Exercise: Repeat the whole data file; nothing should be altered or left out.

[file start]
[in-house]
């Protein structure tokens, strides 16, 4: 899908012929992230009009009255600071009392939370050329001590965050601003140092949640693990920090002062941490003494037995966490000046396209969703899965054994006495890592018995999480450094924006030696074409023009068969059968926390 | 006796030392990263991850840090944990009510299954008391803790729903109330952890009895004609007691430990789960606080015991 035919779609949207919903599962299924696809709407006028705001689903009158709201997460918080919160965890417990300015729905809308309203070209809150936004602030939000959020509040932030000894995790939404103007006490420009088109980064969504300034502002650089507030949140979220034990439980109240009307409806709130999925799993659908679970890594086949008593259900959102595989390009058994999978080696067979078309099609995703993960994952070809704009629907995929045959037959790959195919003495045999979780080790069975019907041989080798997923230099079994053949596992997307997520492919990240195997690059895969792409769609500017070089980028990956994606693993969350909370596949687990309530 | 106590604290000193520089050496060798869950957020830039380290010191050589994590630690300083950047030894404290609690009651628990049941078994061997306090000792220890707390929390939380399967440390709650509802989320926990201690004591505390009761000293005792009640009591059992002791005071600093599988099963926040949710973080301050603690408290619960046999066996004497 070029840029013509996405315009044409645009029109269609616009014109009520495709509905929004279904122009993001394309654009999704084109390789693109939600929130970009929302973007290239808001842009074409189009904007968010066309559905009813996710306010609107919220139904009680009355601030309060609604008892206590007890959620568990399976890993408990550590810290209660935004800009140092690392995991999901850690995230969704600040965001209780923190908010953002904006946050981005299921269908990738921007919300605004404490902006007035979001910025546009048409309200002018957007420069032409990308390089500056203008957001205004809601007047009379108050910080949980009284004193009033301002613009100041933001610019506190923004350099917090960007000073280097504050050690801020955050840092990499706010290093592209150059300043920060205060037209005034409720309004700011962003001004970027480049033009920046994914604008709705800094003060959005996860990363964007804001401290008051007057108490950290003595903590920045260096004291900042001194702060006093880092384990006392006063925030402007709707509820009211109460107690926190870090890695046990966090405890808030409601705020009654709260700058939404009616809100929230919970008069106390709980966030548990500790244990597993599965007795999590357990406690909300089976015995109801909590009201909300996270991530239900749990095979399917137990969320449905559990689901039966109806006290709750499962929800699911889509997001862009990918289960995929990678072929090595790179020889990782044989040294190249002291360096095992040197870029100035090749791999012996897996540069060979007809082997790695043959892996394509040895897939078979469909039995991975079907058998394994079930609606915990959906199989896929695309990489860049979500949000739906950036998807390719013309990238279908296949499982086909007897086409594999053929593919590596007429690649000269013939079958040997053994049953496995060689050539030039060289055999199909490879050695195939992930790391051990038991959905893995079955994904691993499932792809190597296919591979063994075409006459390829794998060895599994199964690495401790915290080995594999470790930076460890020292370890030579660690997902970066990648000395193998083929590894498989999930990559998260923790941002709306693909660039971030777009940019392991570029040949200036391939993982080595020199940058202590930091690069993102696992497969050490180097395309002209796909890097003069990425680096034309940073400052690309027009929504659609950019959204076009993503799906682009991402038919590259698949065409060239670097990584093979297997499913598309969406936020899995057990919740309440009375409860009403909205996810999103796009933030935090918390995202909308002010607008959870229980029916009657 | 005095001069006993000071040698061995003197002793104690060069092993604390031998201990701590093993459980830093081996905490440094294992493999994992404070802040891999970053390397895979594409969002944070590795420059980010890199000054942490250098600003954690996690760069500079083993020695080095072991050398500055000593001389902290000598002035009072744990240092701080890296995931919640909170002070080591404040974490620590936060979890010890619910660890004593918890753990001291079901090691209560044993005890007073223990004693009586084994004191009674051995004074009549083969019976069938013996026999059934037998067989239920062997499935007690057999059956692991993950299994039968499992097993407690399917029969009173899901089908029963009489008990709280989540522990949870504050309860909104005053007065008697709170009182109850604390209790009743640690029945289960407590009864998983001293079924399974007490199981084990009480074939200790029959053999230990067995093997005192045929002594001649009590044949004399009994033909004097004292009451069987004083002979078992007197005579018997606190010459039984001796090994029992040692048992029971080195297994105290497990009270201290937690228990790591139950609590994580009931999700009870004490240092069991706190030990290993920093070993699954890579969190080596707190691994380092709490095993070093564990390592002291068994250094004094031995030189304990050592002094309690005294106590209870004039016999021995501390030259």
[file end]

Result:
[in-house]
């Protein structure tokens, strides 16, 4: 899908012929992230009009009255600071009392939370050329001590965050601003140092949640693990920090002062941490003494037995966490000046396209969703899965054994006495890592018995999480450094924006030696074409023009068969059968926390 | 006796030392990263991850840090944990009510299954008391803790729903109330952890009895004609007691430990789960606080015991 035919779609949207919903599962299924696809709407006028705001689903009158709201997460918080919160965890417990300015729905809308309203070209809150936004602030939000959020509040932030000894995790939404103007006490420009088109980064969504300034502002650089507030949140979220034990439980109240009307409806709130999925799993659908679970890594086949008593259900959102595989390009058994999978080696067979078309099609995703993960994952070809704009629907995929045959037959790959195919003495045999979780080790069975019907041989080798997923230099079994053949596992997307997520492919990240195997690059895969792409769609500017070089980028990956994606693993969350909370596949687990309530 | 106590604290000193520089050496060798869950957020830039380290010191050589994590630690300083950047030894404290609690009651628990049941078994061997306090000792220890707390929390939380399967440390709650509802989320926990201690004591505390009761000293005792009640009591059992002791005071600093599988099963926040949710973080301050603690408290619960046999066996004497 070029840029013509996405315009044409645009029109269609616009014109009520495709509905929004279904122009993001394309654009999704084109390789693109939600929130970009929302973007290239808001842009074409189009904007968010066309559905009813996710306010609107919220139904009680009355601030309060609604008892206590007890959620568990399976890993408990550590810290209660935004800009140092690392995991999901850690995230969704600040965001209780923190908010953002904006946050981005299921269908990738921007919300605004404490902006007035979001910025546009048409309200002018957007420069032409990308390089500056203008957001205004809601007047009379108050910080949980009284004193009033301002613009100041933001610019506190923004350099917090960007000073280097504050050690801020955050840092990499706010290093592209150059300043920060205060037209005034409720309004700011962003001004970027480049033009920046994914604008709705800094003060959005996860990363964007804001401290008051007057108490950290003595903590920045260096004291900042001194702060006093880092384990006392006063925030402007709707509820009211109460107690926190870090890695046990966090405890808030409601705020009654709260700058939404009616809100929230919970008069106390709980966030548990500790244990597993599965007795999590357990406690909300089976015995109801909590009201909300996270991530239900749990095979399917137990969320449905559990689901039966109806006290709750499962929800699911889509997001862009990918289960995929990678072929090595790179020889990782044989040294190249002291360096095992040197870029100035090749791999012996897996540069060979007809082997790695043959892996394509040895897939078979469909039995991975079907058998394994079930609606915990959906199989896929695309990489860049979500949000739906950036998807390719013309990238279908296949499982086909007897086409594999053929593919590596007429690649000269013939079958040997053994049953496995060689050539030039060289055999199909490879050695195939992930790391051990038991959905893995079955994904691993499932792809190597296919591979063994075409006459390829794998060895599994199964690495401790915290080995594999470790930076460890020292370890030579660690997902970066990648000395193998083929590894498989999930990559998260923790941002709306693909660039971030777009940019392991570029040949200036391939993982080595020199940058202590930091690069993102696992497969050490180097395309002209796909890097003069990425680096034309940073400052690309027009929504659609950019959204076009993503799906682009991402038919590259698949065409060239670097990584093979297997499913598309969406936020899995057990919740309440009375409860009403909205996810999103796009933030935090918390995202909308002010607008959870229980029916009657 | 005095001069006993000071040698061995003197002793104690060069092993604390031998201990701590093993459980830093081996905490440094294992493999994992404070802040891999970053390397895979594409969002944070590795420059980010890199000054942490250098600003954690996690760069500079083993020695080095072991050398500055000593001389902290000598002035009072744990240092701080890296995931919640909170002070080591404040974490620590936060979890010890619910660890004593918890753990001291079901090691209560044993005890007073223990004693009586084994004191009674051995004074009549083969019976069938013996026999059934037998067989239920062997499935007690057999059956692991993950299994039968499992097993407690399917029969009173899901089908029963009489008990709280989540522990949870504050309860909104005053007065008697709170009182109850604390209790009743640690029945289960407590009864998983001293079924399974007490199981084990009480074939200790029959053999230990067995093997005192045929002594001649009590044949004399009994033909004097004292009451069987004083002979078992007197005579018997606190010459039984001796090994029992040692048992029971080195297994105290497990009270201290937690228990790591139950609590994580009931999700009870004490240092069991706190030990290993920093070993699954890579969190080596707190691994380092709490095993070093564990390592002291068994250094004094031995030189304990050592002094309690005294106590209870004039016999021995501390030259």